The mitochondrial genome (chondriome or mitogenome) and plastid genome (such as plastome, plastids including the chloroplast and other forms of plastid) denote the parts of endosymbiotic organelle inheritance in eukaryotes that have persisted in organelles without being lost or transferred to the nucleus.
Comparisons of four sets of runs using GetOrganelle and four sets of runs using NOVOPlasty when assembling 50 public plant datasets. Image Credit: Kunming Institute of Botany.
The DNA sequences from the organelle genomes have been extensively employed in evolutionary and phylogenetic analyses, and also in DNA barcoding. Since high copy numbers of the organelle genome are present in a single cell, it is possible to get sufficient coverage from the low coverage whole genome sequencing (WGS) information to organize complete organelle genomes.
With the rapid advancements of high-throughput sequencing techniques, a considerable amount of WGS information was created in a cost-efficient manner, which, in turn, increases the need for precise and high-throughput assembly of organelle genomes.
While several pipelines and toolkits for assembling the organelle genomes have been created, the assembly qualities and efficiencies of these products are often below expectations.
A team of researchers, headed by Professor LI Dezhu and Professor YI Tingshuang from the Kunming Institute of Botany of the Chinese Academy of Sciences (KIB/CAS), has been engaged in comparative genomics, plastid phylogenomics, and DNA barcoding for several years.
Collectively, the taem has established a research system using the plastome information for evolutionary and phylogenetic studies, and achieved productive outcomes.
In addition, the teams were dedicated to design a novel tool for the analyzing plastome, such as a well-known plastome annotation toolkit called PGA.
Aiming at efficient and precise assembly of organelle genomes, an international collaborative team headed by Professor LI and Professor YI, with colleagues from KIB, the Xishuangbanna Tropical Botanical Garden of CAS, and Pennsylvania State University, has now designed GetOrganelle—a sophisticated toolkit for accurate de novo assembly of organelle genomes.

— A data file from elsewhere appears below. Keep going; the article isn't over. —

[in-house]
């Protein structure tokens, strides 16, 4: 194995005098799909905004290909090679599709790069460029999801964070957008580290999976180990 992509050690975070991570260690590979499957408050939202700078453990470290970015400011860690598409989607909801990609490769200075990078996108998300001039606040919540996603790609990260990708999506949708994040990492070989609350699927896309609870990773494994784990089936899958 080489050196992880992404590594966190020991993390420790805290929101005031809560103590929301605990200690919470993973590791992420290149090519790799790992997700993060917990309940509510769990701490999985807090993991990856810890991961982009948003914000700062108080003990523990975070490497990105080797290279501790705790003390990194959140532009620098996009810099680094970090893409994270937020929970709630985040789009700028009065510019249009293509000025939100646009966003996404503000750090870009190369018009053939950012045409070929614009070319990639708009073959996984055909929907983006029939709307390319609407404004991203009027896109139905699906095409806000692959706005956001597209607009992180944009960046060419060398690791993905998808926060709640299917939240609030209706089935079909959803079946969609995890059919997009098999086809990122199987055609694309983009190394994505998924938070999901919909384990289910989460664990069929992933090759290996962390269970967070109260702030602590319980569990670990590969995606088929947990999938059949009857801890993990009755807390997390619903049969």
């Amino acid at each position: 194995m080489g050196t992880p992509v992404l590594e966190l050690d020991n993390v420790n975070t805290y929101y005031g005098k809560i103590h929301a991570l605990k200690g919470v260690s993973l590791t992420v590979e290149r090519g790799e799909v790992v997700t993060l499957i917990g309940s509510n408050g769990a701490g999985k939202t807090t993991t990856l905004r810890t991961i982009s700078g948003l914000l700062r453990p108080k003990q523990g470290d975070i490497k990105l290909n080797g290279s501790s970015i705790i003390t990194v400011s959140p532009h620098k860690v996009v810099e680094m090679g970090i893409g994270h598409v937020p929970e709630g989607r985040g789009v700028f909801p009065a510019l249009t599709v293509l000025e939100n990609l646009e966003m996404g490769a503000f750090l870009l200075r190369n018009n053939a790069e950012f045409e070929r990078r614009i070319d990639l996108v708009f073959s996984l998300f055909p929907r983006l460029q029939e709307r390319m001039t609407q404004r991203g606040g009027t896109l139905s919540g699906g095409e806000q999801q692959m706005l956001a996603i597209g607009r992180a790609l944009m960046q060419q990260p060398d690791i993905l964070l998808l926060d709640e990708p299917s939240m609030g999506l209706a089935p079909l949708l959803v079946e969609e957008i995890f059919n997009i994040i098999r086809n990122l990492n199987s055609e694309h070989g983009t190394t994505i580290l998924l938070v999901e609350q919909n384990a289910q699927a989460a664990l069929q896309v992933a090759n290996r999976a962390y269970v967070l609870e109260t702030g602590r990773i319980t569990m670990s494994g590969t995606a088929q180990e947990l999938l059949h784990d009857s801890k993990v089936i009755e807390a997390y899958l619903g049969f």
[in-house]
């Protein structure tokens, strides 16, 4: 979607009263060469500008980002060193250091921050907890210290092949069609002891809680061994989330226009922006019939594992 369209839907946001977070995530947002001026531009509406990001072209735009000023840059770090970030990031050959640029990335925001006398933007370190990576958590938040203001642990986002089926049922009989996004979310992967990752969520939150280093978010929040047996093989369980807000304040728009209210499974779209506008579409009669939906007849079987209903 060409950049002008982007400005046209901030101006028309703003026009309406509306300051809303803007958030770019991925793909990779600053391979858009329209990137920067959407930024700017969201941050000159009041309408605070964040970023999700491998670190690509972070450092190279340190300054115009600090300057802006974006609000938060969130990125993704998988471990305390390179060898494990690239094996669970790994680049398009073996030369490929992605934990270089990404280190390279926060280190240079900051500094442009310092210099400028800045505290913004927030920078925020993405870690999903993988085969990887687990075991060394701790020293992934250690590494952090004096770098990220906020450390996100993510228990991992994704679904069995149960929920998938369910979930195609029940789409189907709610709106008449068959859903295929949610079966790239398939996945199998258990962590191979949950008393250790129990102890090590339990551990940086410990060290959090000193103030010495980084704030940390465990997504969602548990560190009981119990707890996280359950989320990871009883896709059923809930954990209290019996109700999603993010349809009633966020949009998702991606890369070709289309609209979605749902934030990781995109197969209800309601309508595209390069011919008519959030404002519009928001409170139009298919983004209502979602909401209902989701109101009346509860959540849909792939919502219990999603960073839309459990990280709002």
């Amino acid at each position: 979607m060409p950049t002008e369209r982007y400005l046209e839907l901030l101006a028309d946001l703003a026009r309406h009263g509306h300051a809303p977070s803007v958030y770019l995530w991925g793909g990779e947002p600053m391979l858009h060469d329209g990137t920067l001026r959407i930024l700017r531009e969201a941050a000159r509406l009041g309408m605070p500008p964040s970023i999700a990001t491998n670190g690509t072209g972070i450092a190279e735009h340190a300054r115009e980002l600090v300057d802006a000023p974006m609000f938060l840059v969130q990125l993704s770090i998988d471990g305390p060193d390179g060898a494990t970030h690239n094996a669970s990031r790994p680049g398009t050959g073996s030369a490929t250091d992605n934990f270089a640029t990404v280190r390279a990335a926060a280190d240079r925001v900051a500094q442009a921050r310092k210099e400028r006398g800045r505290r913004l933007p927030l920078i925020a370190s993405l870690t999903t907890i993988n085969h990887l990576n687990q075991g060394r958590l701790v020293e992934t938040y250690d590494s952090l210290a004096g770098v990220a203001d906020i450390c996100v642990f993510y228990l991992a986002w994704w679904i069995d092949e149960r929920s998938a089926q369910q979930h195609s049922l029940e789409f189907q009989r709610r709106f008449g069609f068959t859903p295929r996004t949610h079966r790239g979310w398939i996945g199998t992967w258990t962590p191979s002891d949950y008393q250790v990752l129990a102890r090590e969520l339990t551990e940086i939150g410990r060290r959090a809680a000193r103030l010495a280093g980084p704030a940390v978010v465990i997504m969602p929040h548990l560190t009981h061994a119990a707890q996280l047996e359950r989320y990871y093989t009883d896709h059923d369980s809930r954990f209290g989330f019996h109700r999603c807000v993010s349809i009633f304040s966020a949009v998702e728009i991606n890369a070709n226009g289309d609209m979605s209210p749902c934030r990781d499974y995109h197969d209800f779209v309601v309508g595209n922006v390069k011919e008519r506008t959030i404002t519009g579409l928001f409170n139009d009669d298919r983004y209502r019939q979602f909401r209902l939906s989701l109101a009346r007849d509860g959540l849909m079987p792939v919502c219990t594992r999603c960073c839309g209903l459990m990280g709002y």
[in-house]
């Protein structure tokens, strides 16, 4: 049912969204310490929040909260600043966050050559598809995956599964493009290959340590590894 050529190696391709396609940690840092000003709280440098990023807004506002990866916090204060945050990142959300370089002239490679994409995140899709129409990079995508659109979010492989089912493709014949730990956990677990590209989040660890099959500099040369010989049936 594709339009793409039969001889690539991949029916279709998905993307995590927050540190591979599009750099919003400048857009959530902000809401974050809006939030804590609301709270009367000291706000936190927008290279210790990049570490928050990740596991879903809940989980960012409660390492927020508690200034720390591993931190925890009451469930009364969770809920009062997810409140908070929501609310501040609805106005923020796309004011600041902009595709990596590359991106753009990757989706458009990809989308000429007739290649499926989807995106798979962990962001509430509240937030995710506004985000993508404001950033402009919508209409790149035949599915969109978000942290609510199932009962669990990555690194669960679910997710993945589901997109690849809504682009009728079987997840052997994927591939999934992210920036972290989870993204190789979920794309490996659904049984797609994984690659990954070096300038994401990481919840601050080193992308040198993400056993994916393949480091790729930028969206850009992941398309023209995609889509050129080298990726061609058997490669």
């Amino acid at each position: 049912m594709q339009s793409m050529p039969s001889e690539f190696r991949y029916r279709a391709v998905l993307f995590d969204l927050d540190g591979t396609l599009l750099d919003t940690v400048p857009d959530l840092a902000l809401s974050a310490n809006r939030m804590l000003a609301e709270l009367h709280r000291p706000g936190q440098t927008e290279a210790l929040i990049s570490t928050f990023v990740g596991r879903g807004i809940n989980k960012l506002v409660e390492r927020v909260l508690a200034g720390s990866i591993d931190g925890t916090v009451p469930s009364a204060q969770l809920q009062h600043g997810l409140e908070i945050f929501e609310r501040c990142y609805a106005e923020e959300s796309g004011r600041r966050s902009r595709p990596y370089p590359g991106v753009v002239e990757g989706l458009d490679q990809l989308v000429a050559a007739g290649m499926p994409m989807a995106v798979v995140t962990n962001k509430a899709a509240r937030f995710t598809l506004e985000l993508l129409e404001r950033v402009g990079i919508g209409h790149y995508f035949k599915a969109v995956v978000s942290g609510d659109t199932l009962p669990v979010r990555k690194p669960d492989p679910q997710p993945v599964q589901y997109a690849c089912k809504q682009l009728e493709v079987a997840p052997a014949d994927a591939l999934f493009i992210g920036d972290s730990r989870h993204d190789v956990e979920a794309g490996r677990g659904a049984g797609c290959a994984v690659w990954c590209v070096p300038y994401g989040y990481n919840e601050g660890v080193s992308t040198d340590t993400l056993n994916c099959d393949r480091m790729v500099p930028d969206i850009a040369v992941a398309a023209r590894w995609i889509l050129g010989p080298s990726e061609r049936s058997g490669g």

It is indeed a breakthrough that the GetOrganelle tool offers a pre-grouping approach for accelerating target-associated reads recruitment as well as contig multiplicity estimation algorithm for more improved repeat resolution. The novel algorithm of contig multiplicity estimation integrates both data of contig coverage and graph characteristics.
To assess the precision of assemblies using the GetOrganelle toolkit, in comparison to another well-known assembler called NOVOPlasty, the GetOrganelle research team examined 156 public datasets from fungi, animals, and plants.
For 50 public plant WGS datasets, the GetOrganelle toolkit created a high completeness rate of 78% with default settings, considerably better than the present most popular tool, NOVOPlasty, which created 16% with fine-tuning but cost somewhat less computational resources.
The GetOrganelle toolkit still considerably outpaced the NOVOPlasty tool in terms of the completeness rate even when consuming similar or less computational resources. Moreover, the NOVOPlasty tool created 20% to 25% wrong or false complete plastomes in K=23 and K=31 runs.
But in the same test, the consistency of GetOrganelle assemblies under varied parameters was also better than that of NOVOPlasty assemblies.
As per the read mapping assessment, GetOrganelle plastomes exceeded NOVOPlasty as well as published plastomes from the same reads in terms of accuracy.
Within the published plastomes, several mistakes were identified during this assessment. For 50 fungal datasets and 56 animal datasets, the GetOrganelle tool was usually better over NOVOPlasty tool when it comes to acquiring mitogenome genes and contigs.
Most significantly, in 2020, Freudenthal et al. presented a benchmark comparison of many chloroplast assembly toolkits/pipelines—including GetOrganelle, Fast-Plast, chloroExtractor, org.ASM, NOVOPlasty, and IOGA—and identified considerable variations among those assemblers.
In their tests, the GetOrganelle tool considerably outperformed all other assemblers in terms of precision and success rate, and was proposed as the default assembler.
Jin, J-J., et al. (2020) GetOrganelle: a fast and versatile toolkit for accurate de novo assembly of organelle genomes. Genome Biology. doi.org/10.1186/s13059-020-02154-5.